The good news is that I hit the Medicare birthday and now for the small sum of $144.60 a month I get “free” government health care, as opposed to the “free” government health care I had with Tricare, which cost a lot less. The fact that I am still working and paying into Medicare with every paycheck does not in any way deduct from that amount. The bad news is now that I have Medicare, my body has decided to take full advantage of this insurance program by falling apart.

Case in point: I was trucking along in life with the usual old age issues, then BAM! My heart decided to get in on the act. I noticed I was having shortness of breath and just for peace of mind, I foolishly mentioned this to my primary care doctor, hoping he would tell me I was imagining it. Instead, he referred me for a cardiology work-up. Okay, sounds like the responsible adult thing to do—other than the fact I had no idea what all a cardiology work-up entailed. I thought a stress test was simply walking on a treadmill while hooked up to an ECG. Nope, not that simple. It involves having an IV inserted (I hate IVs) and injecting radioactive substances into my body while taking multiple radiographs of my coronary arteries. Oh, and walking on a treadmill, huffing and puffing into a mask due to Covid. Then on to the ECHO.

An echocardiogram is an ultrasound of the heart. No big deal; no needles, right? On the day of my echo, I dutifully presented myself at the Covid screening table, where a lady asked me if I was checking in for an appointment. I had to fill out a questionnaire with a pen that God only knows how many other germy people had touched. (Hopefully it was disinfected between patients, but I didn’t observe this firsthand.) The lady at the table became alarmed when I checked the box “yes” for shortness of breath. I had to convince her that my shortness of breath was (duh) why I was seeing a cardiologist in the first place and had nothing to do with the pandemic. Past that hurdle, I took my seat and waited for an hour while other patients came and went. Being a medical professional myself, I understand unavoidable delays in appointment times, but finally, I went to the front desk and asked how much longer it would be until my procedure. It turns out I was not checked in. I was only Covid screened. Geesh! That might have been nice to know, as I had been asked at the Covid table if I was checking in and wasn’t told there was an additional step to the process. But fortunately, they were still able to get me in; I just had to wait another half-hour.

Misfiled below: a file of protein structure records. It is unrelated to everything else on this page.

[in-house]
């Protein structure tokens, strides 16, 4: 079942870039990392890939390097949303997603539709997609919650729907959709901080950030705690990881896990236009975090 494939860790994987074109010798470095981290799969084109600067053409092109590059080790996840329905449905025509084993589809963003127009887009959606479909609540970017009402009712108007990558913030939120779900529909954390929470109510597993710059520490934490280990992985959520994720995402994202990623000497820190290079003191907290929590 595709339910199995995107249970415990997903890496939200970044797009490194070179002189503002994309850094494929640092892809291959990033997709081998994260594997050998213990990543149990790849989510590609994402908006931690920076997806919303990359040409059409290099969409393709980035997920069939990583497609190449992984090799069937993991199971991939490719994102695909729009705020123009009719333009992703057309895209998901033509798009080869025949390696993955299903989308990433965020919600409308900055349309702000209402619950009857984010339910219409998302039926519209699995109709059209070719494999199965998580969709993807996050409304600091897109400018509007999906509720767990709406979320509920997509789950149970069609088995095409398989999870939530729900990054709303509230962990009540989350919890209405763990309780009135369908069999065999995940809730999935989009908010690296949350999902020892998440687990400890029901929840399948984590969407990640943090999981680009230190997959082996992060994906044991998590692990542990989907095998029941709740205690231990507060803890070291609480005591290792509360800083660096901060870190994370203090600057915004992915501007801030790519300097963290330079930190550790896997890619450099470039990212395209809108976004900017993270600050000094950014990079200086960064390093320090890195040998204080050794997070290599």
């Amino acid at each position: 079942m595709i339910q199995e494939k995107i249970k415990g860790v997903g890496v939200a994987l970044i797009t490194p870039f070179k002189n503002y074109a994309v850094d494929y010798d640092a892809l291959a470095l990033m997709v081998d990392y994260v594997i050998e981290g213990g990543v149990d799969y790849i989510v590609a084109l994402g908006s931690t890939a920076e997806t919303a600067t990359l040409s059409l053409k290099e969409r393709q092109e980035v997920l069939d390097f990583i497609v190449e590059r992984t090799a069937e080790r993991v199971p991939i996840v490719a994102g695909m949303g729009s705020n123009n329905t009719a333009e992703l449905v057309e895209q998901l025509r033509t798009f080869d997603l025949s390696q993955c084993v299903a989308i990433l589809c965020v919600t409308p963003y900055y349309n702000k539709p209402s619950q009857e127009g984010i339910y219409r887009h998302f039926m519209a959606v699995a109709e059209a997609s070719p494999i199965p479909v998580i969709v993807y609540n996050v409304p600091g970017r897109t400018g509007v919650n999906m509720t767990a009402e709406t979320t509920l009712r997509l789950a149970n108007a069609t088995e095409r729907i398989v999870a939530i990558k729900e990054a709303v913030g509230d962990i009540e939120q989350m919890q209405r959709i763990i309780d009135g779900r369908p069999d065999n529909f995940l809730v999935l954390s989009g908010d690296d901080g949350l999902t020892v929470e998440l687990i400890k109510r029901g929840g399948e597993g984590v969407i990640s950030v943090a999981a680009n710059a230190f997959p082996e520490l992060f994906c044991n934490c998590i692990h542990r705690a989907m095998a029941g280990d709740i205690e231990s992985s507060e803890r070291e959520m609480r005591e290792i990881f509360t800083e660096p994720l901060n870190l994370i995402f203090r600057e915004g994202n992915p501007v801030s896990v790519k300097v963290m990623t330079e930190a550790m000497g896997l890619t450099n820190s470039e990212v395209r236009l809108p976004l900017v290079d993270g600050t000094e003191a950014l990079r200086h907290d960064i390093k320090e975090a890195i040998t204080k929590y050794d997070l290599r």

Finally, the echo technician brought me back into a room, where she jabbed a cold, slimy probe under my xiphoid, the base of my throat, and finally under my left armpit, where it bounced around uncomfortably against my bony ribs. At this point, turned on my side, I could view the monitor. This is where being somewhat knowledgeable about what things are supposed to look like is a disadvantage. I have done multiple echo’s on dogs, cats, and even a handful of other species, so I’m not entirely clueless.

As I viewed the images on the screen, I commented, “Does my mitral valve look a little floppy?” Of course the technicians, although they know darn well what is normal and what is not, are not supposed to relay this information to patients. This doesn’t stop me from trying. Every so often, I get a technician who will level with me with the caveat, “but the doctor will have to review the results.” This is good enough for me. This technician, however, remained tight lipped. Not only did she not reveal anything to me, she refused to acknowledge the fact I had spoken to her. She simply ignored me. Even when I asked several times. Geesh, you would think she could at least have said, “I can’t really say. The doctor will have to review the images.” So when I watched the pumping of my left ventricle and thought, that pumping action looks kind of sluggish, I kept my mouth shut, as I knew I wasn’t going to get any information out of her anyway.

The next day, I went back to the cardiologist so he could go over my results and tell me my shortness of breath is all in my head. But before he came in, his young nurse-practitioner had to go over all the ground we had already covered. When I mentioned that I thought my ventricular pumping action looked sluggish on the echo, she replied, “Oh, isn’t it neat to see what your heart looks like on the screen?” To which I replied, “Not when it’s my heart that looks sluggish!” She finally confirmed the truth of this less than stellar muscular action on the part of my betraying heart. Then, since I had a captive medical person who was answering my questions, I stupidly began asking further questions. After a couple minutes, she said, “You seem to be worried about this,” as if that were an unreasonable reaction to being told my heart was not cooperating to its full extent. Well, duh, yeah! I may have even said that aloud.

She left the room, probably to get away from my uncomfortable questions, and finally returned with the doctor. Okay, at last, let’s get down to business of what we need to do to make my heart work better. Nope. What we need to do is—wait for it—more tests! Of course. Now we’re up to a full cardiac catheterization. If I had only known, I would have kept my big mouth shut with my primary care physician.

Stay tuned for Medicare, part 2.